For my friends on this Christmas Eve, here is a fresh translation of the Song of Mary (Luke 1:46-55) I just now did. Merry Christmas to you all!

And Mary said:

My soul glorifies the Lord
And my spirit exults in God, my Savior!

For He has looked with favor upon the lowly state of his slave girl.
For behold! In time to come all ages shall call me blessed.

For the Almighty has done great things for me;
Holy is His name.

And His mercy is on those who fear Him
from generation to generation.

He has displayed might with His arm,
He has scattered those who in their hearts think themselves preeminent.

He has deposed rulers from their thrones,
And exalted the humble.

He has filled the hungry with good things,
But the rich He has sent away empty.

He has taken His son Israel by the hand
Remembering His mercy,

Just as He promised our fathers
For Abraham and his descendants forever!


  1. Awesome Kevin. Thank you and Merry Christmas.

  2. nice

  3. What a great thing to find waiting for me on this Christmas Eve. Thank you.

  4. very nice.

    I know one of the themes is upending the world, but the part about sending the rich away hungry always unnerves me.

  5. Very nice. Thanks Kevin. For a recent Christmas concert we sang Buxtehude’s setting of the Magnificat. Revisiting these verses is one of the best parts of Christmas for me each year.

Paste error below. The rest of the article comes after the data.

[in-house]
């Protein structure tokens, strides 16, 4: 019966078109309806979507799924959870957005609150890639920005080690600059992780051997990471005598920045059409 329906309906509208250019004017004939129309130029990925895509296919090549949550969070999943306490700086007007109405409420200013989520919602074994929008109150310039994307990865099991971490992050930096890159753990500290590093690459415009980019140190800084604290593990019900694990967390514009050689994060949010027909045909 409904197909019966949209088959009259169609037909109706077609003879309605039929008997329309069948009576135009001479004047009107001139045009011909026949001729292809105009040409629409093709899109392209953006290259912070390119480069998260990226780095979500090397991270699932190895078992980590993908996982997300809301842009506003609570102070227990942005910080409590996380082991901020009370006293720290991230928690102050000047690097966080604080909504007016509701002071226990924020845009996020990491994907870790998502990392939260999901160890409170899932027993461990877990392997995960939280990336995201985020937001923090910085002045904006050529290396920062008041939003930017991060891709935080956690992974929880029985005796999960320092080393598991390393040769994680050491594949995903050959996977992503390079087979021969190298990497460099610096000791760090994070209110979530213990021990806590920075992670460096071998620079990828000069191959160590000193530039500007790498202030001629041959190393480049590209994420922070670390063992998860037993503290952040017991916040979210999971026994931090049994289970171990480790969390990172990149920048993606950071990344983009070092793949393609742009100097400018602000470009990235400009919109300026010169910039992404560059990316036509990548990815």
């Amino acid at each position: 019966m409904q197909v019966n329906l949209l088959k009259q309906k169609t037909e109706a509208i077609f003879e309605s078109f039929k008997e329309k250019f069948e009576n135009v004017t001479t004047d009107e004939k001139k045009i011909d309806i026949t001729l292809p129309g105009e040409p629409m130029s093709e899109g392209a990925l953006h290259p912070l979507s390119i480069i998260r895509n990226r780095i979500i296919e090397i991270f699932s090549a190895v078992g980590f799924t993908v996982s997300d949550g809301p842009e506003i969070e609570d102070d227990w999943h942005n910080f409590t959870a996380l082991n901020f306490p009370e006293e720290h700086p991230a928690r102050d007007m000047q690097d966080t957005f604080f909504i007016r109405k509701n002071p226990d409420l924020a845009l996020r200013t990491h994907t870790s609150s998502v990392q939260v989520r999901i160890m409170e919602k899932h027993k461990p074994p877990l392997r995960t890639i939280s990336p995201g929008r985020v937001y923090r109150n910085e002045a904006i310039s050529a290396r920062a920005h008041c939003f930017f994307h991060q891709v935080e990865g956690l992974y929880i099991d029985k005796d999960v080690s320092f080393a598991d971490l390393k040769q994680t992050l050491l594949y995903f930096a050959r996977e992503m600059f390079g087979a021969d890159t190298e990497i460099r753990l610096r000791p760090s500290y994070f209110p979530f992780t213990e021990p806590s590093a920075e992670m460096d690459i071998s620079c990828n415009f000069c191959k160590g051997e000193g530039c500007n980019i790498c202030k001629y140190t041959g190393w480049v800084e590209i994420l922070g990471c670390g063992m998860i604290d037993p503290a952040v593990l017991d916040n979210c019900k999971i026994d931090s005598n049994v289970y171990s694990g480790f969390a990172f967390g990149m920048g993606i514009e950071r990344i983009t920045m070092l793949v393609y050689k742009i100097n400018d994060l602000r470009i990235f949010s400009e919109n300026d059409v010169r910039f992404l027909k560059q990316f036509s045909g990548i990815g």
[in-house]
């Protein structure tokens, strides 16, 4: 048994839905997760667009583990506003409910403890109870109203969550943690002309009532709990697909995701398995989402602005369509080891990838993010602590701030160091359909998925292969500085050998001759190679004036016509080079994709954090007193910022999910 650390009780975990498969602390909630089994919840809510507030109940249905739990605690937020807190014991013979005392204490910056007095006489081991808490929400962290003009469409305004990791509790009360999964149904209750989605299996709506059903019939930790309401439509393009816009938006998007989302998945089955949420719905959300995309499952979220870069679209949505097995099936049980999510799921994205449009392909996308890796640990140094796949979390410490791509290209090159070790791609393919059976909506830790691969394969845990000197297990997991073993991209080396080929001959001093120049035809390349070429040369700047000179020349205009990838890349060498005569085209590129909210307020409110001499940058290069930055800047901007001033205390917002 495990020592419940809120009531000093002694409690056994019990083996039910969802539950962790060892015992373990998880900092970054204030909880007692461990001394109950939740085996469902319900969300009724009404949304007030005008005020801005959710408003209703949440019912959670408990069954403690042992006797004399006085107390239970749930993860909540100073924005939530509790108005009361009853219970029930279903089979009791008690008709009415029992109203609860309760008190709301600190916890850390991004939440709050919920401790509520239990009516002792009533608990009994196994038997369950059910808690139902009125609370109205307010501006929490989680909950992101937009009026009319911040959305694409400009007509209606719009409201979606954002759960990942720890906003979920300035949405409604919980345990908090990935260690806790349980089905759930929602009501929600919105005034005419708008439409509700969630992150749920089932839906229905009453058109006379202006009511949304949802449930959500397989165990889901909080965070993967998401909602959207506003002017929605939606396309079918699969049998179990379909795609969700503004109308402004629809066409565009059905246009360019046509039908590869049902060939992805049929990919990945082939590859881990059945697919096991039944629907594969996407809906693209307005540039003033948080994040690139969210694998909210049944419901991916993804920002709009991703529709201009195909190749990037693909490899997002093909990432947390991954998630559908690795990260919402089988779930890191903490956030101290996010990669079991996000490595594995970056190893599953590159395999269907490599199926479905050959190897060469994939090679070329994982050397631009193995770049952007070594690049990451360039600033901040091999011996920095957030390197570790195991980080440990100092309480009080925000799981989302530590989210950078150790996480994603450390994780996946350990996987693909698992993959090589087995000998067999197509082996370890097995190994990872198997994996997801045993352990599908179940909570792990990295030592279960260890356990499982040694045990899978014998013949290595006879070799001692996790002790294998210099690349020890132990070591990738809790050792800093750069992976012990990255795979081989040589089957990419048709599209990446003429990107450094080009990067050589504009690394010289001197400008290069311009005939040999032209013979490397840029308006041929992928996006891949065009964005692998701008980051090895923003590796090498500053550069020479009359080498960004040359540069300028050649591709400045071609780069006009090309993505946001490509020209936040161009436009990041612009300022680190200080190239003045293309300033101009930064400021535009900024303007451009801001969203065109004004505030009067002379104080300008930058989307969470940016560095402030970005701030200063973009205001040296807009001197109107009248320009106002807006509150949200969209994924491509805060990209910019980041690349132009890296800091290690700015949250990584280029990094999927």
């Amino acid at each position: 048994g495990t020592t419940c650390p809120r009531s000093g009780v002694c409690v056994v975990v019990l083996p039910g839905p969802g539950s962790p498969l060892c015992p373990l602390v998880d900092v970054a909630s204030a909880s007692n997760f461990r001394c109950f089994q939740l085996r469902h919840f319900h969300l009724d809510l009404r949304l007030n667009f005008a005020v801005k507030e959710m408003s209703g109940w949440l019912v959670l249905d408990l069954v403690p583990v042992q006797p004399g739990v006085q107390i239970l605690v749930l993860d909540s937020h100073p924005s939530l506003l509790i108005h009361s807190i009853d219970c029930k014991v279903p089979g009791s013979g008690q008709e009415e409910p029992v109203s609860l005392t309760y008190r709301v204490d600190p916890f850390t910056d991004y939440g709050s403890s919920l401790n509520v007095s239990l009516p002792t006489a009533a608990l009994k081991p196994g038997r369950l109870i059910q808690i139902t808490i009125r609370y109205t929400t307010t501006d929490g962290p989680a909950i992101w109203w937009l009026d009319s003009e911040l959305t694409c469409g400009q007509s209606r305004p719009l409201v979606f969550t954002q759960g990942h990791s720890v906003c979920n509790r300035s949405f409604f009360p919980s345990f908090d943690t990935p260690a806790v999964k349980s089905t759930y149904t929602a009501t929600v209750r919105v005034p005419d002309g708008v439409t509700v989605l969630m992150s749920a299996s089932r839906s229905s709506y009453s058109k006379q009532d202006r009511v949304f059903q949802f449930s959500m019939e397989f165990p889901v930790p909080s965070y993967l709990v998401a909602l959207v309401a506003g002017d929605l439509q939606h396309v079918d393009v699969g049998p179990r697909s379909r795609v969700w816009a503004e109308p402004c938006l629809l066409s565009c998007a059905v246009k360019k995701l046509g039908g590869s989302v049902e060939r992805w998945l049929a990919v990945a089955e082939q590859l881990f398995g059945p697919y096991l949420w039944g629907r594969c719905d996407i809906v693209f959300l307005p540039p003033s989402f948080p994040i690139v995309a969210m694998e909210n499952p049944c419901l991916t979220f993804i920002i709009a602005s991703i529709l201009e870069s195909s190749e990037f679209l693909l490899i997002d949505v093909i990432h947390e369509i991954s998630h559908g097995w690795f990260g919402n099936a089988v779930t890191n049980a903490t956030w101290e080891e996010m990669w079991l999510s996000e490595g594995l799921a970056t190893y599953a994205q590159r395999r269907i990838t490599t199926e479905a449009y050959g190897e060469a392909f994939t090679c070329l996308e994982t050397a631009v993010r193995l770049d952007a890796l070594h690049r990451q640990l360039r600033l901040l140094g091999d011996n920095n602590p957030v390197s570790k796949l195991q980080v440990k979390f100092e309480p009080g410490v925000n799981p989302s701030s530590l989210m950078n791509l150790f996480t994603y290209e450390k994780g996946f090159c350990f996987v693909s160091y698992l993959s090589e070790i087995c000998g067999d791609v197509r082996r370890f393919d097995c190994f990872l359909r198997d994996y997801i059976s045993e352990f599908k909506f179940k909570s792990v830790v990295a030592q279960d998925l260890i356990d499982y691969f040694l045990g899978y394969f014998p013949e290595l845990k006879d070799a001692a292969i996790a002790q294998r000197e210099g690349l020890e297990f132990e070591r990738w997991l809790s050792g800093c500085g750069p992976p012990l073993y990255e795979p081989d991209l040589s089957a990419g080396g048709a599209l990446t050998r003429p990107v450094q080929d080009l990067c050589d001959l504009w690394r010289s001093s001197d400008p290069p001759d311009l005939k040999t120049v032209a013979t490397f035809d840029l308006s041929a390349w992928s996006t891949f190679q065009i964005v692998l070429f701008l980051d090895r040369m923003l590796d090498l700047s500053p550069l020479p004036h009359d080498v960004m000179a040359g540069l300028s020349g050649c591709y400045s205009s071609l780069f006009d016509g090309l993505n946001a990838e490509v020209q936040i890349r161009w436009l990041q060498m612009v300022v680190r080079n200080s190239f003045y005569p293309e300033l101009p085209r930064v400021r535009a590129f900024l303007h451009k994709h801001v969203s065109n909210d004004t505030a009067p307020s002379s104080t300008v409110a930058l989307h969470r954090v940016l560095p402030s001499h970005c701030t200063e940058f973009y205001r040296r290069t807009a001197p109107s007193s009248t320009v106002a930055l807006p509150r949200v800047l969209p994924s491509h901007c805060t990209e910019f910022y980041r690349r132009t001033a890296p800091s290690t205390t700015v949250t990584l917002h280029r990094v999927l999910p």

6. Kevin Barney: I love the fact that you took the time to translate the beloved Magnificat.

    However, where did you come up with “slave girl”? The KJV translation “handmaiden” produces the image of a servant, or attendant. “Slave girl,” however, calls forth a totally different dynamic.

    I suppose the difference between the two translations doesn’t actually matter much, since both terms evoke Mary’s apparent feeling of humility. But still, “slave girl”?

  7. Kevin Barney says:

    The Greek doulos (feminine doulE) means “slave.” The KJV famously and consistently euphemizes this translation in English with softening renderings such as “servant,” which simply isn’t strong enough. Paul doesn’t call himself a servant of Jesus Christ, but rather a slave of Jesus Christ.

    I rendered doulE as “slave girl” with the idea of slapping KJV readers up-side the head and shocking them a little bit with the implications of what the text is really saying.

  8. Well, consider your work a success, Kevin Barney. You were definitely effective in slapping this KJV [handmaiden] and NIV [servant] reader up-side the head!

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